Several features and aspects of the present invention have been illustrated and described in detail with reference to particular embodiments by way of example only, and not by way of limitation. Alternative implementations and various modifications to the disclosed embodiments are within the scope and contemplation of the present disclosure. Therefore, it is intended that the invention be considered as limited only by the scope of the appended claims.

Claims (19)

1. A method for load-balancing traffic in a Link Aggregation Group (LAG) which comprises a plurality of LAG members, the method comprising:
generating a logical identity of a packet;
associating a weight with each LAG member, the weight corresponding to a percentage of network traffic that is to be assigned to the LAG member, wherein a weight associated with a first LAG member is different from a weight associated with a second LAG member;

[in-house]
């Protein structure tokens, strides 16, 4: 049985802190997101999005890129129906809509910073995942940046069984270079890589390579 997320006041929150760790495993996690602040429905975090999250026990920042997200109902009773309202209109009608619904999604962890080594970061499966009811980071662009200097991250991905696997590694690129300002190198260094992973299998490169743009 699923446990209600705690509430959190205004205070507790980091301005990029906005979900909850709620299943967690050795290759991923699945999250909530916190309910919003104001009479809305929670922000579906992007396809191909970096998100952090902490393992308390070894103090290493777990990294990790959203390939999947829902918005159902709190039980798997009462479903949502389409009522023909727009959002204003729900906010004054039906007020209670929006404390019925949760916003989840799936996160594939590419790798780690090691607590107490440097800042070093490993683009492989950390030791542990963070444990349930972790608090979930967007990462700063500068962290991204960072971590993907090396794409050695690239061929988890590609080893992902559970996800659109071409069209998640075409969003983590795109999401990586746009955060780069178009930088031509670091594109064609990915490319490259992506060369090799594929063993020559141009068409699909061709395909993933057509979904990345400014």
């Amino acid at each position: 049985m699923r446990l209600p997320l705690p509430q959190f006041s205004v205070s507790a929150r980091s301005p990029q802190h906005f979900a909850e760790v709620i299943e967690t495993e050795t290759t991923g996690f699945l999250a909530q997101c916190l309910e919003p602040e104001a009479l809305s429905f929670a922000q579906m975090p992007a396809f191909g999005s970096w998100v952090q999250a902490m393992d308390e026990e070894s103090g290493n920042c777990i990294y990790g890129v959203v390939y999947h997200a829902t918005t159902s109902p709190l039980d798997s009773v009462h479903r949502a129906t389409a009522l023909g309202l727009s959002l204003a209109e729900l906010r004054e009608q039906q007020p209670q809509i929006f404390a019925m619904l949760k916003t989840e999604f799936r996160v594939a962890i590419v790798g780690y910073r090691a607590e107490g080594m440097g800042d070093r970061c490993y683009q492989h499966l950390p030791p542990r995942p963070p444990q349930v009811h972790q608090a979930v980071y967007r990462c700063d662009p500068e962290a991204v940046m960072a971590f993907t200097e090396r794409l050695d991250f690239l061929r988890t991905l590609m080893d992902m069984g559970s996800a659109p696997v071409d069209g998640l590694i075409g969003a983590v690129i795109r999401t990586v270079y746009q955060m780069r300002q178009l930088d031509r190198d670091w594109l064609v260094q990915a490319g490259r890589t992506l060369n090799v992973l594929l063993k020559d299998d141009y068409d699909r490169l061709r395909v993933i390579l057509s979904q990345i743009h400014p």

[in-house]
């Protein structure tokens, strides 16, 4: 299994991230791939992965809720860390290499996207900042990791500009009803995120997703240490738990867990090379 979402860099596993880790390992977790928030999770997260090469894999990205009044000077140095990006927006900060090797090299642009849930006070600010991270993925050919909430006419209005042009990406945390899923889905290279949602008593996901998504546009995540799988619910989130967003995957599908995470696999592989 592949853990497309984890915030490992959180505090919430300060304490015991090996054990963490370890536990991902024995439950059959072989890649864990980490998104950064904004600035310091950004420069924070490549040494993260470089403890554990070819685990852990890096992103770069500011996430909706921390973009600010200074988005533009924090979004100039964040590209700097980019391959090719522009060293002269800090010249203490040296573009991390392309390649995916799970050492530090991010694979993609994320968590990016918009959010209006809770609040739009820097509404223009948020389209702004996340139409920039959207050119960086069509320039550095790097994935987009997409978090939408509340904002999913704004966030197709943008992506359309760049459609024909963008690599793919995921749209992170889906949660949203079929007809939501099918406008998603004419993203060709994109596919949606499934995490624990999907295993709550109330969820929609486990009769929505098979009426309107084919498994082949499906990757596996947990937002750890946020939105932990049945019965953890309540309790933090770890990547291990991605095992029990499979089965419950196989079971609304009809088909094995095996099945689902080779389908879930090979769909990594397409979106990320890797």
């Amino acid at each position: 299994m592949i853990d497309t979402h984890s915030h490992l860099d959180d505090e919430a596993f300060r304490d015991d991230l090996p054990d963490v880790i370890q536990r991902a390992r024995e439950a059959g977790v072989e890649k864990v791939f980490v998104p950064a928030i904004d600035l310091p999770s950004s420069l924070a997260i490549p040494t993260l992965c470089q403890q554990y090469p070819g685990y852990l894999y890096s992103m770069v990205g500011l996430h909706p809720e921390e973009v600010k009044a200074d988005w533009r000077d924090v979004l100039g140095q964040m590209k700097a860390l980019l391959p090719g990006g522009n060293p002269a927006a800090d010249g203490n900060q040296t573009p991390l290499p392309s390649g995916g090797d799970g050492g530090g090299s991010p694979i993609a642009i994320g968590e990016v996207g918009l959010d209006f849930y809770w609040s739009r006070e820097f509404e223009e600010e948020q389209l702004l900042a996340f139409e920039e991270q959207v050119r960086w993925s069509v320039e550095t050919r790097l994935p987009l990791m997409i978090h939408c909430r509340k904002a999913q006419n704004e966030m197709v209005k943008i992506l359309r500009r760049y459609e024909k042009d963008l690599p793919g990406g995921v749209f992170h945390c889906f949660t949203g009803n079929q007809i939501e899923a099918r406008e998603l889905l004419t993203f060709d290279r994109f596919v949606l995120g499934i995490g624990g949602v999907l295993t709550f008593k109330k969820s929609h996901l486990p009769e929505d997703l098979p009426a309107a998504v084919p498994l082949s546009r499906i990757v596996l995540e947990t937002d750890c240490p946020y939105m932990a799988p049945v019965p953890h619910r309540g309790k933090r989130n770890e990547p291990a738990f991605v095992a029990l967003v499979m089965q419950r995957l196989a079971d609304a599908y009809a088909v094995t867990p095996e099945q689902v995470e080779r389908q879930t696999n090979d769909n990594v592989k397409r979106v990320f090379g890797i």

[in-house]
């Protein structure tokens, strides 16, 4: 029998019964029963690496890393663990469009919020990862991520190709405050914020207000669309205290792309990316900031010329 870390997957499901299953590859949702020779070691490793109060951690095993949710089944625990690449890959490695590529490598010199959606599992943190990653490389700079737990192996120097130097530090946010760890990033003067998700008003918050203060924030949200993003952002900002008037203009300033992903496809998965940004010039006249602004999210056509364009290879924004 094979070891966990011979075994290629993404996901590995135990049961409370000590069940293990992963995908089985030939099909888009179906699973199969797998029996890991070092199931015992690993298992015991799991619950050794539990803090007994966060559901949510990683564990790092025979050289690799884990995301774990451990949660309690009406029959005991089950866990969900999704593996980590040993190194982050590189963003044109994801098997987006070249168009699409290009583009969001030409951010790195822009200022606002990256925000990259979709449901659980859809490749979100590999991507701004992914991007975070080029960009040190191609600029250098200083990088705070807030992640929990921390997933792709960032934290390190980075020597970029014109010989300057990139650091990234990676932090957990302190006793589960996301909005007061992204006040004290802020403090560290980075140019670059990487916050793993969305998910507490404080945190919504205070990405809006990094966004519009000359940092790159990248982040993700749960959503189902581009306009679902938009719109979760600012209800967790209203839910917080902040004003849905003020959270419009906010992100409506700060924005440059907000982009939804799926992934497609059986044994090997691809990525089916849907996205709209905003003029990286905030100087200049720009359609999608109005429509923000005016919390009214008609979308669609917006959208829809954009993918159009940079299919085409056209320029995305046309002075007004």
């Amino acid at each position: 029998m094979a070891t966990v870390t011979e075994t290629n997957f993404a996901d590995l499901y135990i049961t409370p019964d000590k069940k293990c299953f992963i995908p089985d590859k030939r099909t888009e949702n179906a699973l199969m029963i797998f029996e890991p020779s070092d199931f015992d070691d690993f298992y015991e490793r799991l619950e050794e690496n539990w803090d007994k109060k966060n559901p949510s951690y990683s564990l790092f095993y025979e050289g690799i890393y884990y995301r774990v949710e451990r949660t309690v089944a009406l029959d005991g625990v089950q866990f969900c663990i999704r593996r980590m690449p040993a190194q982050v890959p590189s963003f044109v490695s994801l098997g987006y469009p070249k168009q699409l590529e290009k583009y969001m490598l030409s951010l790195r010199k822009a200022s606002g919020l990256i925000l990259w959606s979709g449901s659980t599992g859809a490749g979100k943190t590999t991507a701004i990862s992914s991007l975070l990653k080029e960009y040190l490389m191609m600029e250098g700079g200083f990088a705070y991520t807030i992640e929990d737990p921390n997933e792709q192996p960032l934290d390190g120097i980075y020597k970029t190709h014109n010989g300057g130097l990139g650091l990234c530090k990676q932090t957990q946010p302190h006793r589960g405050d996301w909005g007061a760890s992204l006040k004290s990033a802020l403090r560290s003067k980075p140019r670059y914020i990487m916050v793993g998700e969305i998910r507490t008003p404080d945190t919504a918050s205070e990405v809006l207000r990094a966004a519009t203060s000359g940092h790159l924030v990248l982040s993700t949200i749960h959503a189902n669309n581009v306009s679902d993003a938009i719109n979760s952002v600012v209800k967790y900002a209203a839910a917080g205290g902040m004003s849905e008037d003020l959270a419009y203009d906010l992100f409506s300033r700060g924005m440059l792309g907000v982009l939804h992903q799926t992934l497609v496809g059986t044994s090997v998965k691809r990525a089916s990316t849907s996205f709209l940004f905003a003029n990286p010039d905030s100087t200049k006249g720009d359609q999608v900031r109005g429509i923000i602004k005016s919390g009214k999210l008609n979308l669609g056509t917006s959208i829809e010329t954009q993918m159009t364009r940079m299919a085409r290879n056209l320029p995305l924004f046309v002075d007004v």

determining a range of logical identities assignable to the first LAG member according to the weight associated with the first LAG member; and
distributing the packet, by a network traffic distributing device, to the first LAG member if the packet's logical identity falls into the range of logical identities assignable to the first LAG member,
wherein the determining further comprises: determining a logical identity boundary for the first LAG member,
wherein the number of logical identities assignable to the second LAG member is a difference between boundaries of the first LAG member and the second LAG member,
wherein the boundary of the range of logical identities is determined using the following equation: